Developing healthy habits early can greatly increase a child’s ability to stay healthy for a lifetime. That is why so many gyms and even schools in Johnson County are doing their part to help develop active, health-conscious children by implementing after-school fitness programs, organized runs and walks.
Prairie Elementary School in Prairie Village has developed a health and wellness committee that works to keep students healthy and active. The committee has organized a different monthly event, such as riding bikes one month or walking another month, and has also organized a Prairie Panther Walking Club.
“The club has over 100 girls and boys from kindergarten to sixth grade,” said Deborah Mower, mother of two Prairie Elementary students.
The club is encouraging students to try to beat their principal in the annual Prairie Pride 5K. The run is organized by Front Door Fitness and is taking place at 8 a.m. Sept. 22.
“The club loves to organize the run, and we encourage the whole community to participate and show the kids that getting fit and being active is fun and healthy,” said Mower, co-chair of the run.
Other schools and gyms in Johnson County are assembling health programs for children as well. Ravenwood Elementary in Olathe hosts a Tiger Trot at the end of the school year. Many area schools have the Girls on the Run organization, where girls ages 8-13 participate in walking/running after school. Gyms such as Healthridge Fitness Center have developed a Fit Kids program run this year by trainer Jeremy Harris.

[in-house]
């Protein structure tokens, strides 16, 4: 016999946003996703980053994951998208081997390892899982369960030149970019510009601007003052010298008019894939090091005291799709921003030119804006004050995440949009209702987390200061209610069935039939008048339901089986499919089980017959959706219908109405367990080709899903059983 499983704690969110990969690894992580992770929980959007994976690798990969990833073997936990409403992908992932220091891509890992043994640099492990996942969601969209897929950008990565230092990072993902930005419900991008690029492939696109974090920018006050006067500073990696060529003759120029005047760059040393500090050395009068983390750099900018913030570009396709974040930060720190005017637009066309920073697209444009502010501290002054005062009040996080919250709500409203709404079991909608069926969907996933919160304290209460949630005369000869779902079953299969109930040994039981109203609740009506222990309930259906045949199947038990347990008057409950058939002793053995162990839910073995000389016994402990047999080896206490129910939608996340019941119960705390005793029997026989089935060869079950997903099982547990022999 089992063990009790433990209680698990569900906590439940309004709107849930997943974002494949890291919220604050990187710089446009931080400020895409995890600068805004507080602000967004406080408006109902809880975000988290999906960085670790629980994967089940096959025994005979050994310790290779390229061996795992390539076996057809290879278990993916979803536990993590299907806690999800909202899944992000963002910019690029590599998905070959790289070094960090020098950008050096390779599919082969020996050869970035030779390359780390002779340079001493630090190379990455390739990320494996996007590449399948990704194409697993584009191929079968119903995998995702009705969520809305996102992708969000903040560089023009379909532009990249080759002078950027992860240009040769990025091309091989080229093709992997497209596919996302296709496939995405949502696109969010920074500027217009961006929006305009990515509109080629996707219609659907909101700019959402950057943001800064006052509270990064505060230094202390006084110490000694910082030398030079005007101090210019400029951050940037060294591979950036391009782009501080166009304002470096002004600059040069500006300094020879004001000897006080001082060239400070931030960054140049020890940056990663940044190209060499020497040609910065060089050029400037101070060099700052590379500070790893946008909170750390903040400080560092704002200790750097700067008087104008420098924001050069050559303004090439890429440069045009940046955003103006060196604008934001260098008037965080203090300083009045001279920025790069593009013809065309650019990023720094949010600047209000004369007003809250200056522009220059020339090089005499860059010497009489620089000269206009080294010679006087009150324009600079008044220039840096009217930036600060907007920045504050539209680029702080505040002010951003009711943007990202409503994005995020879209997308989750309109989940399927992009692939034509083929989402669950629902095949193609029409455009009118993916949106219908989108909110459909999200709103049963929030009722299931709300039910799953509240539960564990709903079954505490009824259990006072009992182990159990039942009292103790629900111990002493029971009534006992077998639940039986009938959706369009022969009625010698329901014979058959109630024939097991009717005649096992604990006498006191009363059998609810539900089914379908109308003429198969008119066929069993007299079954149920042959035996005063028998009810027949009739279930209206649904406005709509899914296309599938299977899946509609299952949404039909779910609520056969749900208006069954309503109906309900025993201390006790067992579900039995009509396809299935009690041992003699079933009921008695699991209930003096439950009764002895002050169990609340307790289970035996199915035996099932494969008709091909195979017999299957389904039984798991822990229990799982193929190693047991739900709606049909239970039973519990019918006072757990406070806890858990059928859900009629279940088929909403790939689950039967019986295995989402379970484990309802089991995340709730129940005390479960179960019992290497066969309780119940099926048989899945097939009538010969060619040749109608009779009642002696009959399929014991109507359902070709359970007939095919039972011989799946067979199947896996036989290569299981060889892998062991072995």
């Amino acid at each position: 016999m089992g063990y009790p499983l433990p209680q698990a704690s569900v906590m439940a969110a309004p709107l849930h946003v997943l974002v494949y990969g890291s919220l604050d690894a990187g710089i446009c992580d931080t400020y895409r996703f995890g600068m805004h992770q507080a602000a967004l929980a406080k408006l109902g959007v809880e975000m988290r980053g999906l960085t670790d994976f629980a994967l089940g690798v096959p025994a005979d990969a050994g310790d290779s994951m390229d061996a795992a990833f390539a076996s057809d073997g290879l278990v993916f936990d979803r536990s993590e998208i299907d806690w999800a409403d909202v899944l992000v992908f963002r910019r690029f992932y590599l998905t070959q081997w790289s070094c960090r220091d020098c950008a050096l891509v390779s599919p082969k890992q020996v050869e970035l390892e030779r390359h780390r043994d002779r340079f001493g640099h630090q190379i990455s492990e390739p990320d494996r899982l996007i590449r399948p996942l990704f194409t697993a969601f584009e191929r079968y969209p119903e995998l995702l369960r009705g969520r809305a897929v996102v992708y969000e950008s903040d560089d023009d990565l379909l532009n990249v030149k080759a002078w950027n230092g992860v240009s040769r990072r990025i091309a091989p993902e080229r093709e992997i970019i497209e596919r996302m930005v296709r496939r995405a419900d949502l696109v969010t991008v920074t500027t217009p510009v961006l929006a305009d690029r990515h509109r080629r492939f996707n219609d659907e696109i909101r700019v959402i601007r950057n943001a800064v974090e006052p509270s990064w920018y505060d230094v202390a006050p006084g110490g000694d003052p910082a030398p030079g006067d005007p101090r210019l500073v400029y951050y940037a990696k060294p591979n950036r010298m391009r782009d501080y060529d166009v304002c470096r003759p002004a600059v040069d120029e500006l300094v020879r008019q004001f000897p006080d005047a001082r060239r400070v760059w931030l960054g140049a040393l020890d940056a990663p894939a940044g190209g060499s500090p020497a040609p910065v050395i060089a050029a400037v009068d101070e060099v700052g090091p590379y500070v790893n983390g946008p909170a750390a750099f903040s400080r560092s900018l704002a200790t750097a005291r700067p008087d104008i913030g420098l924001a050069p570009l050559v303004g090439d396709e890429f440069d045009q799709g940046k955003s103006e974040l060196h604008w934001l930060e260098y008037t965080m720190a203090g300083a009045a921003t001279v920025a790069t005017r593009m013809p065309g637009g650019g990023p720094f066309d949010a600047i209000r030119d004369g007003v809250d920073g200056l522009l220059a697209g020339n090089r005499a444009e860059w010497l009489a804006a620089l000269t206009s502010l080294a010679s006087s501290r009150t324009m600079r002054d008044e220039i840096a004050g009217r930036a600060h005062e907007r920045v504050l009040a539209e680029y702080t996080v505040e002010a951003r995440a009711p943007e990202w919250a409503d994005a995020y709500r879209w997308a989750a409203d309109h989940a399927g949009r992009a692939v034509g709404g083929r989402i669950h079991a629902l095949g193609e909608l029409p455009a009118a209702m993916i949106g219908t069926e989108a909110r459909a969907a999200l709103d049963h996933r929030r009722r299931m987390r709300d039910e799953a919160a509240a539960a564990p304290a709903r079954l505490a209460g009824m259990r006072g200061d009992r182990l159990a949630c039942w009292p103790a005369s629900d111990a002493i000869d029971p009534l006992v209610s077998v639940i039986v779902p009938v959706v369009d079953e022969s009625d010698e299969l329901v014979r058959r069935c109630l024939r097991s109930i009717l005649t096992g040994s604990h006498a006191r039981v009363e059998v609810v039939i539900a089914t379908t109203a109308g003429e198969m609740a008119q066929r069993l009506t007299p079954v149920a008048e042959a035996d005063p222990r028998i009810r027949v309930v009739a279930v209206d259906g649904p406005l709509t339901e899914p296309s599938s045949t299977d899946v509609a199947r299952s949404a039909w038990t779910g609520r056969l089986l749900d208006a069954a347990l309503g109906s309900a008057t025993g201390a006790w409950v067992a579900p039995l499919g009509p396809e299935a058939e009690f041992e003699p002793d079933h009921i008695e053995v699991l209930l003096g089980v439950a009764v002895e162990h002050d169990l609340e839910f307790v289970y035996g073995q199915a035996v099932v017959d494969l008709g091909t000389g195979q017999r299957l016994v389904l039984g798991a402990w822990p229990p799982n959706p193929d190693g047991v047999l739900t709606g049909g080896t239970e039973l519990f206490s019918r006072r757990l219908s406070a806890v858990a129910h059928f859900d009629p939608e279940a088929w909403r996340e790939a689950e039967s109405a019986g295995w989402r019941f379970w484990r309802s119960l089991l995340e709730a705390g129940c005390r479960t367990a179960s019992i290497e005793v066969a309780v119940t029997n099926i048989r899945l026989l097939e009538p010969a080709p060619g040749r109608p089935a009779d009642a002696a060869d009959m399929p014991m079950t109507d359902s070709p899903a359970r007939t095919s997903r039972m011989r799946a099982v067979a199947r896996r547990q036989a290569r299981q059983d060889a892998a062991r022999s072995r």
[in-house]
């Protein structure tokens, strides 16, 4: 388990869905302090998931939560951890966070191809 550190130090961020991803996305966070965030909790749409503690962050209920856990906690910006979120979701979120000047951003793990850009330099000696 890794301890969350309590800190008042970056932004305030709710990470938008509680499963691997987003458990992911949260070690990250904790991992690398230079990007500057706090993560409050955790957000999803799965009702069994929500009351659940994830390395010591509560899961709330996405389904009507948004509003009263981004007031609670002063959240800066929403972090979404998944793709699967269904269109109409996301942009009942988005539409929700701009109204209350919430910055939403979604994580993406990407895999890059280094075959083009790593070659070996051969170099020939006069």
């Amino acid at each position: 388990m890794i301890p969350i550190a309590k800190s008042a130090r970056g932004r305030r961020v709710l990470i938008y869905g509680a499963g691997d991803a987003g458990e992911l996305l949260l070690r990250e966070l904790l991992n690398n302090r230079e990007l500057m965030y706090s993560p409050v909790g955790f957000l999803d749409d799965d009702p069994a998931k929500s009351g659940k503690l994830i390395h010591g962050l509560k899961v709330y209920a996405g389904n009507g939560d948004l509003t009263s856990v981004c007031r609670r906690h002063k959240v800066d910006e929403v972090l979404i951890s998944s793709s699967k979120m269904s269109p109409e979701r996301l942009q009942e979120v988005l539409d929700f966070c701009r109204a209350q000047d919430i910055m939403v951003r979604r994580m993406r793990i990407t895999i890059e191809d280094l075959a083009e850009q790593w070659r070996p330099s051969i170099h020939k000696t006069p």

Harris said he thinks one of the reasons outside organizations and gyms are getting so involved is because in some places, physical education is getting less emphasis.
“Kids are spending more and more time on computers at school and at home,” Harris said. “Kids need exercise. We saw a need here and went with it.”
Harris said during the hour he oversees students on Tuesdays and Thursdays, he focuses on things like circuit training, running, playing basketball, swimming and other activities.
“We just want the kids to have fun while being active,” Harris said. “I absolutely love working with them and helping them learn to enjoy exercise. It’s my favorite part of the job.”
Harris said he knows other gyms are starting programs too, or are leaning in that direction.
“I think people are starting to get more involved everywhere in helping kids get back what many have lost with so much investment in electronics,” Harris said. “Kids need to be active, get moving and have fun doing it. It’s nothing but beneficial for them.”